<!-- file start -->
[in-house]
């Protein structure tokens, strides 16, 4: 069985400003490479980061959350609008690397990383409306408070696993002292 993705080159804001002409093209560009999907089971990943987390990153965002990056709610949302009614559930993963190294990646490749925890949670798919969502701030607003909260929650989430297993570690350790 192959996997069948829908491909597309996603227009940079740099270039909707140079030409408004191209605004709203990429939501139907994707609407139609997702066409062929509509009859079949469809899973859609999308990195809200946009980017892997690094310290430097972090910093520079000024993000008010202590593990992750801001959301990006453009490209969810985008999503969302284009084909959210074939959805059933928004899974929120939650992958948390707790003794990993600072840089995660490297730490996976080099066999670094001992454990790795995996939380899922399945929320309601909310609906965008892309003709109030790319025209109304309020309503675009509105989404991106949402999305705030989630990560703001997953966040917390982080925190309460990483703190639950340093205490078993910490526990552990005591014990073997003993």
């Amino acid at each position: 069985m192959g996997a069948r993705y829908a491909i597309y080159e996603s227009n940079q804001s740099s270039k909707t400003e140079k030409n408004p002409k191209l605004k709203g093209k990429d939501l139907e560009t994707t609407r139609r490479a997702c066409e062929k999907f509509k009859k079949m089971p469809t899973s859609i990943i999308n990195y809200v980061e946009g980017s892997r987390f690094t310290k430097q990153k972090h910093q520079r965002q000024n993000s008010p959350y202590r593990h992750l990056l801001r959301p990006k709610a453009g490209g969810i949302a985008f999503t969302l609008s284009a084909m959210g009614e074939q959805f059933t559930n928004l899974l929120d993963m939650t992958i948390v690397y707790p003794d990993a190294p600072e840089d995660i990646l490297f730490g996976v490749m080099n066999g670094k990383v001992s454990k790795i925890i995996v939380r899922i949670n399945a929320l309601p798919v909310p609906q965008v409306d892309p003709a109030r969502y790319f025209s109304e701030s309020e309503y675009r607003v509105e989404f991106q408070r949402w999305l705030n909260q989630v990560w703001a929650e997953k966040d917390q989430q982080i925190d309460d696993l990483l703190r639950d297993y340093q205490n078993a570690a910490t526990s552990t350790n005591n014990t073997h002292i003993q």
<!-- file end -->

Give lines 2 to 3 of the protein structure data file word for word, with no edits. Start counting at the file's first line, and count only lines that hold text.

């Protein structure tokens, strides 16, 4: 069985400003490479980061959350609008690397990383409306408070696993002292 993705080159804001002409093209560009999907089971990943987390990153965002990056709610949302009614559930993963190294990646490749925890949670798919969502701030607003909260929650989430297993570690350790 192959996997069948829908491909597309996603227009940079740099270039909707140079030409408004191209605004709203990429939501139907994707609407139609997702066409062929509509009859079949469809899973859609999308990195809200946009980017892997690094310290430097972090910093520079000024993000008010202590593990992750801001959301990006453009490209969810985008999503969302284009084909959210074939959805059933928004899974929120939650992958948390707790003794990993600072840089995660490297730490996976080099066999670094001992454990790795995996939380899922399945929320309601909310609906965008892309003709109030790319025209109304309020309503675009509105989404991106949402999305705030989630990560703001997953966040917390982080925190309460990483703190639950340093205490078993910490526990552990005591014990073997003993």
């Amino acid at each position: 069985m192959g996997a069948r993705y829908a491909i597309y080159e996603s227009n940079q804001s740099s270039k909707t400003e140079k030409n408004p002409k191209l605004k709203g093209k990429d939501l139907e560009t994707t609407r139609r490479a997702c066409e062929k999907f509509k009859k079949m089971p469809t899973s859609i990943i999308n990195y809200v980061e946009g980017s892997r987390f690094t310290k430097q990153k972090h910093q520079r965002q000024n993000s008010p959350y202590r593990h992750l990056l801001r959301p990006k709610a453009g490209g969810i949302a985008f999503t969302l609008s284009a084909m959210g009614e074939q959805f059933t559930n928004l899974l929120d993963m939650t992958i948390v690397y707790p003794d990993a190294p600072e840089d995660i990646l490297f730490g996976v490749m080099n066999g670094k990383v001992s454990k790795i925890i995996v939380r899922i949670n399945a929320l309601p798919v909310p609906q965008v409306d892309p003709a109030r969502y790319f025209s109304e701030s309020e309503y675009r607003v509105e989404f991106q408070r949402w999305l705030n909260q989630v990560w703001a929650e997953k966040d917390q989430q982080i925190d309460d696993l990483l703190r639950d297993y340093q205490n078993a570690a910490t526990s552990t350790n005591n014990t073997h002292i003993q």